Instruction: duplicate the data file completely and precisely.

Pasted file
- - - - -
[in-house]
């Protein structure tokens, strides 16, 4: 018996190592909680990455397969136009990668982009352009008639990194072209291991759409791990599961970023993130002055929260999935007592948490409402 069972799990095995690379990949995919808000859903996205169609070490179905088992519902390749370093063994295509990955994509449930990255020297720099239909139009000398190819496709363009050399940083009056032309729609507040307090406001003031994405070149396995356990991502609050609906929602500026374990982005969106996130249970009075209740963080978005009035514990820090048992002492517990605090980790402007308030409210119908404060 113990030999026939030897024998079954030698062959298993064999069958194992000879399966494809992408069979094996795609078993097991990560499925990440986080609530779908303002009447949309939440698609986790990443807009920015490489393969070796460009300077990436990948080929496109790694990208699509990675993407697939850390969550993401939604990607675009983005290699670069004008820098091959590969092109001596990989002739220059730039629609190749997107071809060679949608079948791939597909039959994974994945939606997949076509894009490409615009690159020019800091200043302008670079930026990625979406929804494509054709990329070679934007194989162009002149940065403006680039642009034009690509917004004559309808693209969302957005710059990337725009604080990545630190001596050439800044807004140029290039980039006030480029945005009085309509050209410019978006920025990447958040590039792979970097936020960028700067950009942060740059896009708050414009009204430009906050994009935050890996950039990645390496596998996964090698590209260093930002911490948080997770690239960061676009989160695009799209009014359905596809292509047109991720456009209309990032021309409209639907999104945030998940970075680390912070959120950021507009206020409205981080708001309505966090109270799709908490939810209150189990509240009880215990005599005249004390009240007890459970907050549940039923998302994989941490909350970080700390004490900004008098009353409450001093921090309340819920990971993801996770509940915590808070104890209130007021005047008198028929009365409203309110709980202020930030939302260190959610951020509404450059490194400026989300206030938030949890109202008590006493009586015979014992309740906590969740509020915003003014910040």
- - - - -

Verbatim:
[in-house]
């Protein structure tokens, strides 16, 4: 018996190592909680990455397969136009990668982009352009008639990194072209291991759409791990599961970023993130002055929260999935007592948490409402 069972799990095995690379990949995919808000859903996205169609070490179905088992519902390749370093063994295509990955994509449930990255020297720099239909139009000398190819496709363009050399940083009056032309729609507040307090406001003031994405070149396995356990991502609050609906929602500026374990982005969106996130249970009075209740963080978005009035514990820090048992002492517990605090980790402007308030409210119908404060 113990030999026939030897024998079954030698062959298993064999069958194992000879399966494809992408069979094996795609078993097991990560499925990440986080609530779908303002009447949309939440698609986790990443807009920015490489393969070796460009300077990436990948080929496109790694990208699509990675993407697939850390969550993401939604990607675009983005290699670069004008820098091959590969092109001596990989002739220059730039629609190749997107071809060679949608079948791939597909039959994974994945939606997949076509894009490409615009690159020019800091200043302008670079930026990625979406929804494509054709990329070679934007194989162009002149940065403006680039642009034009690509917004004559309808693209969302957005710059990337725009604080990545630190001596050439800044807004140029290039980039006030480029945005009085309509050209410019978006920025990447958040590039792979970097936020960028700067950009942060740059896009708050414009009204430009906050994009935050890996950039990645390496596998996964090698590209260093930002911490948080997770690239960061676009989160695009799209009014359905596809292509047109991720456009209309990032021309409209639907999104945030998940970075680390912070959120950021507009206020409205981080708001309505966090109270799709908490939810209150189990509240009880215990005599005249004390009240007890459970907050549940039923998302994989941490909350970080700390004490900004008098009353409450001093921090309340819920990971993801996770509940915590808070104890209130007021005047008198028929009365409203309110709980202020930030939302260190959610951020509404450059490194400026989300206030938030949890109202008590006493009586015979014992309740906590969740509020915003003014910040």